WASHINGTON, D.C. – The expanding “21st century socialist revolution” of Venezuelan President Hugo Chávez may represent a destabilizing political threat to Central America, but worsening crime is what concerns most average people throughout the region.
That’s the conclusion of Jaime Daremblum, who served as Costa Rica’s ambassador to the United States from 1998 to 2004. The retired diplomat is now director of Latin American studies at the Hudson Institute, a Washington, D.C.-based think tank.
In a recent article for the Weekly Standard, Daremblum warned of a “genuine risk that El Salvador could become another satellite of Hugo Chávez.”
Nicaragua, and more recently Honduras, have already signed on to Chávez’s Bolivarian Alternative for the Americas (ALBA). El Salvador appears to be positioned to join after their elections next year, if the polls are correct (NT, Aug. 1).
In the latest voter intention polls, Mauricio Funes, candidate for the left-wing Farabundo Martí National Liberation Front (FMLN) leads by more than 10 points in the polls over the ruling ARENA party, whose President Tony Saca is declining in popularity, in part due to crime.
“Although Saca has not made any glaring mistakes since his election in 2004, he has not been able to win over the hearts and minds of most Salvadorans,” said Daremblum. “Despite his efforts to boost security, El Salvador remains plagued by widespread violent crime”
In a recent interview with The Nica Times, Daremblum noted that some of the countries in Central America are still suffering the after effects of war.
Guatemala, which endured a 36-year civil war, is especially violent because so many weapons are still in the hands of former guerrillas, he said.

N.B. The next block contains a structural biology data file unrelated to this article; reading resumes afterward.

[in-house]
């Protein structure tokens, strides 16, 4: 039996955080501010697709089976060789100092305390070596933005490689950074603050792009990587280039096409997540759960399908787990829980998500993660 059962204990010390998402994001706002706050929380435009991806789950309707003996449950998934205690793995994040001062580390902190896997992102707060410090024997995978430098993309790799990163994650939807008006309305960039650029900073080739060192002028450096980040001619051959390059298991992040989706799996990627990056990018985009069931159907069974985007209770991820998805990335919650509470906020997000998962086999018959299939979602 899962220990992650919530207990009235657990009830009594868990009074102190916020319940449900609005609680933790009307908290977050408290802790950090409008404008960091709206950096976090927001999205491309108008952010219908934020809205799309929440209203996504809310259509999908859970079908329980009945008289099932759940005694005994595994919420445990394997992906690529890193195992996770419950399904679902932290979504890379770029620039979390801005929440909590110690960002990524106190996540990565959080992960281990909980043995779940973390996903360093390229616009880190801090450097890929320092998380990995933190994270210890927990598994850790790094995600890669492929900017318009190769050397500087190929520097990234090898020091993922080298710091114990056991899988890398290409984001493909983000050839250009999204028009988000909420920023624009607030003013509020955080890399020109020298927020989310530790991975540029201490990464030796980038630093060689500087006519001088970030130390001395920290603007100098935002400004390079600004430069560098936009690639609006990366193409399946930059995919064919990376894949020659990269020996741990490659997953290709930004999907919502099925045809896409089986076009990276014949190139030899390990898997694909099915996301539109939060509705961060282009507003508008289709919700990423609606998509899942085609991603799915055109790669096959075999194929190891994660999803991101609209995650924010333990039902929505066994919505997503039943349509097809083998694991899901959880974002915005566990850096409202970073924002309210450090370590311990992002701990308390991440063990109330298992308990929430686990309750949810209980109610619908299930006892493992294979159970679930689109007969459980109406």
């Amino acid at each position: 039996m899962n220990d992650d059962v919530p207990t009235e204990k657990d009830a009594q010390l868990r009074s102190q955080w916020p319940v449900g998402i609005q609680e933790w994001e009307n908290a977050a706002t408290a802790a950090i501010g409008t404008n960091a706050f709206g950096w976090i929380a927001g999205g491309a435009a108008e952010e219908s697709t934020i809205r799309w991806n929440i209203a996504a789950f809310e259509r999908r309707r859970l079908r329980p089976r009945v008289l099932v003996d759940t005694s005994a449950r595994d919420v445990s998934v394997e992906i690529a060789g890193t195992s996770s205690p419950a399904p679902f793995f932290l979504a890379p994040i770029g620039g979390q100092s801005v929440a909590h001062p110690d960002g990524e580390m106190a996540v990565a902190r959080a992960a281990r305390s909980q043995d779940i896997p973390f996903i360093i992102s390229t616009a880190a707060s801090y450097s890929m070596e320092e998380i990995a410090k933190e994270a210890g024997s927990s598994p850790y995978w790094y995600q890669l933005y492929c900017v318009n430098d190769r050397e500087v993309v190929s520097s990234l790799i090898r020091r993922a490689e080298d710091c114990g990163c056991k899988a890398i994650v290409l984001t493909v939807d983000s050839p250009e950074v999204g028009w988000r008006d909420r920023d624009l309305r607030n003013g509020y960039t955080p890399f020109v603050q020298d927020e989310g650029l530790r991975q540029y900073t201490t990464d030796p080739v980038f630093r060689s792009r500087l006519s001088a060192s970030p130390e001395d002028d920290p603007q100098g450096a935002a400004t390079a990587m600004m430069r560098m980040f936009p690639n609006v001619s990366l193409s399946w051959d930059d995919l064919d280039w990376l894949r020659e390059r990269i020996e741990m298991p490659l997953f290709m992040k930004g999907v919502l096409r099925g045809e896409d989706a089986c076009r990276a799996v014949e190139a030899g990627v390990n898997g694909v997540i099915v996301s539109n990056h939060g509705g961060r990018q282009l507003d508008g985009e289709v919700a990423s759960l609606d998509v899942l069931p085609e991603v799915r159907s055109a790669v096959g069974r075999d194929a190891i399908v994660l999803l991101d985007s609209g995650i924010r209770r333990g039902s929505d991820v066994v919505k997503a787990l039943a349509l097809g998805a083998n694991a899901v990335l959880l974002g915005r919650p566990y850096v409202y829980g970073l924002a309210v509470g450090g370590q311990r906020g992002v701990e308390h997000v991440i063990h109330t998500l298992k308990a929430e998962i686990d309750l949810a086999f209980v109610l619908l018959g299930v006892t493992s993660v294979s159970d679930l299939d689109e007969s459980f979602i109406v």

“The problem with Guatemala is that law enforcement has partially merged with organized crime,” Daremblum said. “Many policemen have found it more profitable to go into business with criminals. Political reconciliation does not assure you will have a stable social environment free of crime.
If people were killing in the past because of guerrilla activity, and now there’s peace and no need for them, those guerrillas become criminals.”
He added: “Perhaps the big lesson is that we need to look for more effective mechanisms to reincorporate elements of subversive forces into society – lawful activities so that they don’t have to continue killing for economic reasons.”
Daremblum, 67, earned his law degree from the University of Costa Rica, and master’s and doctorate degrees from the FletcherSchool at TuftsUniversity.
He began his diplomatic career in Washington in the 1960s, as an economist working in the Western Hemisphere department of the International Monetary Fund.
From 1993 to 1998, Daremblum was a columnist and editorial writer for Costa Rica’s largest newspaper, La Nación. His office is filled with color photographs of himself and his wife, Gina, taken during his six-year stint as ambassador, posing with dignitaries such as President Clinton, Sen. Joseph Lieberman and Tipper Gore.
There’s also a framed certificate proclaiming Daremblum an “honorary Texan” – signed by George W. Bush when the 43rd president was still governor of Texas.
At the Hudson Institute – which is often described as “right-of-center” or “moderately conservative” – Daremblum spends his time reading, writing and organizing seminars on everything from Bolivia’s Aug. 10 presidential referendum to Iran’s growing presence in Latin America.